Failures to fully comply with coronavirus rules is frustrating efforts to bring down infection rates in Ireland, the chief medical officer has warned.
Dr Tony Holohan said reductions in infections are not happening fast enough with the virus having taken hold in every part of Ireland.
He said too many people were still not fully adhering to regulations and guidelines.
Dr Holohan said the spread of the coronavirus variant first detected in the UK was making it more difficult to suppress the disease.
Do you know what it means to “restrict your movements”? At this critical time, it’s vital that we all understand this public health term.
Please watch this video and RT. @CMOIreland #COVID19 #StayHome #holdfirm
— Department of Health (@roinnslainte) January 4, 2021
Another 60 Covid-19 deaths were confirmed on Saturday, along with 3,231 new cases.
“This virus has taken root in every single part of the country,” said Dr Holohan.
“A significant percentage of the population – in excess of one in 10 in some counties – is currently either a case or a close contact. This is a huge burden of infection.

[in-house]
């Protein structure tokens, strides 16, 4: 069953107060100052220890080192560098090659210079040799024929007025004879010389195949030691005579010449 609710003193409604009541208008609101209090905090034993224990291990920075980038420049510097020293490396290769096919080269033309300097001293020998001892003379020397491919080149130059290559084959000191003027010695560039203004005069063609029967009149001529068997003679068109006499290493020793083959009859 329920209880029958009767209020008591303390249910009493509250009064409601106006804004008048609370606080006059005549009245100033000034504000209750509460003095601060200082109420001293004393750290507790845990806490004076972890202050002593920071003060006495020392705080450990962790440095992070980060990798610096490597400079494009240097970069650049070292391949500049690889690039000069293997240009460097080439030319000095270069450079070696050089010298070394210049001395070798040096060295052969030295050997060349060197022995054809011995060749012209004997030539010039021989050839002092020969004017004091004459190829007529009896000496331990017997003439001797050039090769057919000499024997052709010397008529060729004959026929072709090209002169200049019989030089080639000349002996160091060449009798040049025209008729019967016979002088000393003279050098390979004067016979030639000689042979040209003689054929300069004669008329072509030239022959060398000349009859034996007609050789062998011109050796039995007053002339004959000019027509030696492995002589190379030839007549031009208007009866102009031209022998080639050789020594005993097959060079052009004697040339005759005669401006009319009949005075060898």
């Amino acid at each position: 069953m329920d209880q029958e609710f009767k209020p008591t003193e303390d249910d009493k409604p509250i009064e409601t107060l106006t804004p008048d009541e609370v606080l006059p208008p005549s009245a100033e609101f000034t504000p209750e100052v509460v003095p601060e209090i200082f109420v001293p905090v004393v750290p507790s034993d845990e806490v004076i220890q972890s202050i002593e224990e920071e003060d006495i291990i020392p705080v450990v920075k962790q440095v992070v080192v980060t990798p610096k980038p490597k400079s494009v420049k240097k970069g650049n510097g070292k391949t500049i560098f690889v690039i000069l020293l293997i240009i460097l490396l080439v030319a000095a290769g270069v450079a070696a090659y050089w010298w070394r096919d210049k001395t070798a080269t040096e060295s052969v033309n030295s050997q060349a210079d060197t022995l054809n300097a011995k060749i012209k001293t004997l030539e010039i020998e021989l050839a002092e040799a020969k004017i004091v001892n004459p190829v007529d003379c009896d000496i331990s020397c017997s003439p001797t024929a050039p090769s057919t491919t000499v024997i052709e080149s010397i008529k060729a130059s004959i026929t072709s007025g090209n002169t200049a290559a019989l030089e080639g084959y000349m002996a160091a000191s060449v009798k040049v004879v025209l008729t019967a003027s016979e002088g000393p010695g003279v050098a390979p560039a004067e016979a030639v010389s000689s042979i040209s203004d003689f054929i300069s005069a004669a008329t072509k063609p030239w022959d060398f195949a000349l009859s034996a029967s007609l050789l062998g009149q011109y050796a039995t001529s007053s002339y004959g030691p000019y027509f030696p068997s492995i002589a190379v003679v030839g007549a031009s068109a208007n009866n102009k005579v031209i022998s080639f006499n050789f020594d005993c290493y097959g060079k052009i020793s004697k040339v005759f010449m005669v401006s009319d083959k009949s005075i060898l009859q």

“When you consider that a significant percentage of our daily cases will directly lead to hospitalisation and mortality, the urgency with which we need to act becomes clear.
“By staying at home, you are protecting our health and social care services as they struggle against the enormous burden of infection that many weeks with thousands of daily cases of Covid-19 represents.
“The improvements in cases is not happening fast enough. Too many people are still not complying as fully as we need with the advice.
“There are early indications that we may be levelling off in terms of improvement, but at far, far too high a level of infection. The UK variant is very likely making our challenge more difficult. Please follow the public health advice. The safest place at the moment is at home. Please stay at home.”
Virologist Dr Cillian De Gascun, who is director of the National Virus Reference Laboratory, highlighted the threat posed by the new variant.
“Due to the nature of the mutation found in the UK variant of the virus, it is inevitable that it will become the dominant variant here in Ireland over time,” he said.
“The UK variant has adapted to us: simply put, it is better at moving from person to person when we come into contact.
“So what we must do is reduce its opportunities to spread by cutting out socialising.
“Stay home. Do not visit anyone else’s home. Do not attend illegal gatherings.
“Remember the simple and effective measures from springtime – wash your hands well and often, wear a mask, cough and sneeze into your elbow, keep two metres of space from others, and phone your GP at the very first sign of Covid-19 symptoms.”